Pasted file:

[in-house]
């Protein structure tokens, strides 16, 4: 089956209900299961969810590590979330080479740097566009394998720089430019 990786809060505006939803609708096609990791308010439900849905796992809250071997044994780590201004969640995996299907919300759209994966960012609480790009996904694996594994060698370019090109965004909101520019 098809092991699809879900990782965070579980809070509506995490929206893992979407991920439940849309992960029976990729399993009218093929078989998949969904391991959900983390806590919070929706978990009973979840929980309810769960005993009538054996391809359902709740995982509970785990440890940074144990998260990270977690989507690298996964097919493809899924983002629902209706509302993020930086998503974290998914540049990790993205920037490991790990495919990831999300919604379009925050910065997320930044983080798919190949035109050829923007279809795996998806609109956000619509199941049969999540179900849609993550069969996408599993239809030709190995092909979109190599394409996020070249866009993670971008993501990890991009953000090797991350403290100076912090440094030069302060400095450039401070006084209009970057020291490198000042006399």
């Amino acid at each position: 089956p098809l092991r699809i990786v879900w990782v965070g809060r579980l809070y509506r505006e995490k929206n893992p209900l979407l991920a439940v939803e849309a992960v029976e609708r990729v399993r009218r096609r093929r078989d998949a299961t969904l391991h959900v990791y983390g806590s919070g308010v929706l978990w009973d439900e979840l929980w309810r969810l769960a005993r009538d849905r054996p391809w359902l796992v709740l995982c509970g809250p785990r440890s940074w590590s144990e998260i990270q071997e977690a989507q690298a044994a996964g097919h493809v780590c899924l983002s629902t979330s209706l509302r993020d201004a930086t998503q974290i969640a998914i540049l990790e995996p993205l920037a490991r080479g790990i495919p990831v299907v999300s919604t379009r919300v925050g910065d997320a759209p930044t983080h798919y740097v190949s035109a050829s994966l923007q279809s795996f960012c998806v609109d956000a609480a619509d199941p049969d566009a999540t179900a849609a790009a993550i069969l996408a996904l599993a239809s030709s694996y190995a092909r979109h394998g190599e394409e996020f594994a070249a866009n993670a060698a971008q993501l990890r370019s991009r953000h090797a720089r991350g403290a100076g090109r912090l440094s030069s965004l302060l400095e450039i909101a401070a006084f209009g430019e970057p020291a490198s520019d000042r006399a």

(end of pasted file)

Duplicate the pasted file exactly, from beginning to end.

[in-house]
């Protein structure tokens, strides 16, 4: 089956209900299961969810590590979330080479740097566009394998720089430019 990786809060505006939803609708096609990791308010439900849905796992809250071997044994780590201004969640995996299907919300759209994966960012609480790009996904694996594994060698370019090109965004909101520019 098809092991699809879900990782965070579980809070509506995490929206893992979407991920439940849309992960029976990729399993009218093929078989998949969904391991959900983390806590919070929706978990009973979840929980309810769960005993009538054996391809359902709740995982509970785990440890940074144990998260990270977690989507690298996964097919493809899924983002629902209706509302993020930086998503974290998914540049990790993205920037490991790990495919990831999300919604379009925050910065997320930044983080798919190949035109050829923007279809795996998806609109956000619509199941049969999540179900849609993550069969996408599993239809030709190995092909979109190599394409996020070249866009993670971008993501990890991009953000090797991350403290100076912090440094030069302060400095450039401070006084209009970057020291490198000042006399």
């Amino acid at each position: 089956p098809l092991r699809i990786v879900w990782v965070g809060r579980l809070y509506r505006e995490k929206n893992p209900l979407l991920a439940v939803e849309a992960v029976e609708r990729v399993r009218r096609r093929r078989d998949a299961t969904l391991h959900v990791y983390g806590s919070g308010v929706l978990w009973d439900e979840l929980w309810r969810l769960a005993r009538d849905r054996p391809w359902l796992v709740l995982c509970g809250p785990r440890s940074w590590s144990e998260i990270q071997e977690a989507q690298a044994a996964g097919h493809v780590c899924l983002s629902t979330s209706l509302r993020d201004a930086t998503q974290i969640a998914i540049l990790e995996p993205l920037a490991r080479g790990i495919p990831v299907v999300s919604t379009r919300v925050g910065d997320a759209p930044t983080h798919y740097v190949s035109a050829s994966l923007q279809s795996f960012c998806v609109d956000a609480a619509d199941p049969d566009a999540t179900a849609a790009a993550i069969l996408a996904l599993a239809s030709s694996y190995a092909r979109h394998g190599e394409e996020f594994a070249a866009n993670a060698a971008q993501l990890r370019s991009r953000h090797a720089r991350g403290a100076g090109r912090l440094s030069s965004l302060l400095e450039i909101a401070a006084f209009g430019e970057p020291a490198s520019d000042r006399a």